A directory of resources inthe field of technical communication.

Log Analysis

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1.
#37250

The 10/90 Rule for Magnificent Web Analytics Success

For every $100 you invest in web analytics, you should spend $10 on tools and $90 on people with the brain power to think about the results from the tools.

Kaushik, Avinash. Occam's Razor (2006). Articles>Web Design>Audience Analysis>Log Analysis

2.
#31409

Alternative Ways to Measure the Effectiveness of Your Intranet Sites

When you measure hits on inter/intranet sites, you are measuring overall volume of usage -- how many times parts of your site have been opened. However, hits don't distinguish between the opening of an entire page or a single illustration. There are many additional ways of measuring usage. However, measuring the "userability" of a site is just as important in order to improve usage numbers. But the first place any communicator should start when measuring the effectiveness of electronic communications is to identify the original objectives for putting something on-line. Conducting some baseline audience research upfront to make sure your electronic solutions will be as effective as possible and then measuring afterward to see if the intended objectives are being met.

Sinickas, Angela D. Sinickas Communications (2000). Articles>Web Design>Intranets>Log Analysis

3.
#35112

Analytics According to Captain Kirk

By seeing all of the available data in one chart, associations, patterns and conclusions can be drawn simply by comparing the relationships as they are presented. This is something that I learned from Edward Tufte.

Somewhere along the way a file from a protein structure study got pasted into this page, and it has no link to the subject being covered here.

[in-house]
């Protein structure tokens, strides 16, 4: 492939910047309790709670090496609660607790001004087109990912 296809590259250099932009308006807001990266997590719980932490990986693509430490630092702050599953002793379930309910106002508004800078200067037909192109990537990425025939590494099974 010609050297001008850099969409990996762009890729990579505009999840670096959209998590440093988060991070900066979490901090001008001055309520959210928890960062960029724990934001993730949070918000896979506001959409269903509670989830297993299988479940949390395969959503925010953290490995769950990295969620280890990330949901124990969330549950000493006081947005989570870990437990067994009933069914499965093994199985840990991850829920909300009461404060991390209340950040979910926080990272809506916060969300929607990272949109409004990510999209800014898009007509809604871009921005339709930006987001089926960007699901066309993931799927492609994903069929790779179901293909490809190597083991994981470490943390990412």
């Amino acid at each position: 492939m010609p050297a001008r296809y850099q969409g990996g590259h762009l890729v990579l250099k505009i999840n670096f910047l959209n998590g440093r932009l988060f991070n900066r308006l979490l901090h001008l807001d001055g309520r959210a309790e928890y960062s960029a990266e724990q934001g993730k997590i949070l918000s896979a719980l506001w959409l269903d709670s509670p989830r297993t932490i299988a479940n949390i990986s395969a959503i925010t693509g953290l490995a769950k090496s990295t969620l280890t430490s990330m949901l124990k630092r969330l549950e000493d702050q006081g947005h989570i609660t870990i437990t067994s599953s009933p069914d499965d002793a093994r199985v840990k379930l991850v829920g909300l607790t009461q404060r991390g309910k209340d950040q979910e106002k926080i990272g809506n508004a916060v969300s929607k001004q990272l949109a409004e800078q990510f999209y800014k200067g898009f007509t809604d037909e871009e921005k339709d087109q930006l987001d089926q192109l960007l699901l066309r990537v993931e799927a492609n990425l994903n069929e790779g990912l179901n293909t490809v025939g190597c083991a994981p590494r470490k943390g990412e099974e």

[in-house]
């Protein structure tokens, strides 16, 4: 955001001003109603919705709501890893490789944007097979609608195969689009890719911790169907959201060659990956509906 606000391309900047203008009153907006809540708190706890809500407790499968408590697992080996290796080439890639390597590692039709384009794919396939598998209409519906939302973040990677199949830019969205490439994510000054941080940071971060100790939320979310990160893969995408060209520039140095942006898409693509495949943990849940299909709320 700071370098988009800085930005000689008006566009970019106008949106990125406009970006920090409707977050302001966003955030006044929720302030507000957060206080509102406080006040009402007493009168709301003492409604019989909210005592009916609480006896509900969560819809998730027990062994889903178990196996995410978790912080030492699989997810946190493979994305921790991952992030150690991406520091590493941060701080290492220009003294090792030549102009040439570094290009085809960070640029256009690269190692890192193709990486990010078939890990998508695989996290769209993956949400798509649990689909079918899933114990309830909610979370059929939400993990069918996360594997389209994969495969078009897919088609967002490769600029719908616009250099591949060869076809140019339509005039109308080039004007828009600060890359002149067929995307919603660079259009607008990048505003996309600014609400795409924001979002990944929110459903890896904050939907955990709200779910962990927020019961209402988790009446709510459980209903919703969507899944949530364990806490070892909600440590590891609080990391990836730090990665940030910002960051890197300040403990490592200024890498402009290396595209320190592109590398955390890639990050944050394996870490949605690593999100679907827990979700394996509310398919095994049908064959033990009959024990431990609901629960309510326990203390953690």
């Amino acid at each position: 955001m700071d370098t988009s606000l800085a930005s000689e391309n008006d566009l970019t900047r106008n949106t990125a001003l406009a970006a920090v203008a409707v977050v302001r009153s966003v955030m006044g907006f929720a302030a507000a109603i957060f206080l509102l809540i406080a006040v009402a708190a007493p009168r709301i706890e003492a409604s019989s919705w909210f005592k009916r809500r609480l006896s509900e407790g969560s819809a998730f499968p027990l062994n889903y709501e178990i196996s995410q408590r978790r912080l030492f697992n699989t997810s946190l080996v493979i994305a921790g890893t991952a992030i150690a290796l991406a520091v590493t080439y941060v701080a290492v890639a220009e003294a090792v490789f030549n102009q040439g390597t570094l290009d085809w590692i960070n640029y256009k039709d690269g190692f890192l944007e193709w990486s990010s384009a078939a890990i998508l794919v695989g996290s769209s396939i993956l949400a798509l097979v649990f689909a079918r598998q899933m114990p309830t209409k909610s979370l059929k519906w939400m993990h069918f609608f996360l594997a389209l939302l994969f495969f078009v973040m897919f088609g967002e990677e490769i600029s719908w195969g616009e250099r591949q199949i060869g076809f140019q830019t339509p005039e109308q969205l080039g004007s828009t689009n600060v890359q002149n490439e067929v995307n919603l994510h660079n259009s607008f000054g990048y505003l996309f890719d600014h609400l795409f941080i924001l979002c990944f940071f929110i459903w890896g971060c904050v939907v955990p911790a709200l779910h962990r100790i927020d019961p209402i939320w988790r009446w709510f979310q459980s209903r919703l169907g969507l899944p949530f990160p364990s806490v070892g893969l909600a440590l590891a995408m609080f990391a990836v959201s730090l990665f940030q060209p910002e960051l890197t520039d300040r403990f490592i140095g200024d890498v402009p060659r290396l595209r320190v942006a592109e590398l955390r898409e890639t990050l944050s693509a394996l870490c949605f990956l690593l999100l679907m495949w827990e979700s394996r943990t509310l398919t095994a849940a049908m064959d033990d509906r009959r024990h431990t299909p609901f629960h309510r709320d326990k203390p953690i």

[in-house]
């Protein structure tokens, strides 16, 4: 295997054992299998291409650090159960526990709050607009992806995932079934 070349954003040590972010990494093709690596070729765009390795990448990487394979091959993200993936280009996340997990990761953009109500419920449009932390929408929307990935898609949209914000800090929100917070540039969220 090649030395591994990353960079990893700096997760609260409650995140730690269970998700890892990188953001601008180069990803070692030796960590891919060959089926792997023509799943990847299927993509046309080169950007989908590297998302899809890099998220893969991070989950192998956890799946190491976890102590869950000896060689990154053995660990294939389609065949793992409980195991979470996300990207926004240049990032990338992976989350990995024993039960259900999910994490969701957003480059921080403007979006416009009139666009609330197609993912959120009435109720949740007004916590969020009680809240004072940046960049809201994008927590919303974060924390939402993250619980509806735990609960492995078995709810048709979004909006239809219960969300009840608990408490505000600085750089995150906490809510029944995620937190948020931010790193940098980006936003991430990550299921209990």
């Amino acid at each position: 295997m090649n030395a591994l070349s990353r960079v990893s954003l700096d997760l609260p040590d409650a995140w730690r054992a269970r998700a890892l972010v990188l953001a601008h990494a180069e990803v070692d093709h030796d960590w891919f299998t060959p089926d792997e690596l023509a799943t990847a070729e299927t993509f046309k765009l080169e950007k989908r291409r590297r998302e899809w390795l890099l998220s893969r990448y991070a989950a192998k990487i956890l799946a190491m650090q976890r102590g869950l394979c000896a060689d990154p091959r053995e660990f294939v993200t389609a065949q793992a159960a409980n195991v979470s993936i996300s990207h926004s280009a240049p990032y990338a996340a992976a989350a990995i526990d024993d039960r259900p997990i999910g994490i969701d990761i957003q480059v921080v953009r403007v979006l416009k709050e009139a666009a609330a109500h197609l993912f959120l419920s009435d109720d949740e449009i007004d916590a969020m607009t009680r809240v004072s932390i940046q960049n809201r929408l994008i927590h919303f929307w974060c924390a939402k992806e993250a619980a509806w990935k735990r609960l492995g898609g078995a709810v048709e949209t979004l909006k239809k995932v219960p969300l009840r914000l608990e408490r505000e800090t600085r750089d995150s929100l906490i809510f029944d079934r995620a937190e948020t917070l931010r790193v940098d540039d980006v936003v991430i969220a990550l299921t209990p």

Bailey, Matt. Lyris (2008). Articles>Web Design>Technical Illustration>Log Analysis

4.
#29624

Analyzing Web-Based Help Usage Data to Improve Products   (PDF)

This paper describes how user assistance can streamline deliverables and improve product design by analyzing usage patterns from server-based content. We can then base decisions about how to improve deliverables on a thorough understanding of how customers use help content to find information and solve problems. This approach enables user assistance to add more value to both our companies and our customers by creating a three-way dialog between user assistance, the customer, and the product team. It also broadens the definition of assistance to include helping to design products that people can use without the need for instructions.

Raiken, Nancy. STC Proceedings (2005). Articles>Documentation>Audience Analysis>Log Analysis

5.
#32756

Analyzing Your Traffic   (PDF)

Discover your site’s findability triumphs and tragedies with traffic analysis systems.

Walter, Aarron. Building Findable Websites (2008). Articles>Web Design>Audience Analysis>Log Analysis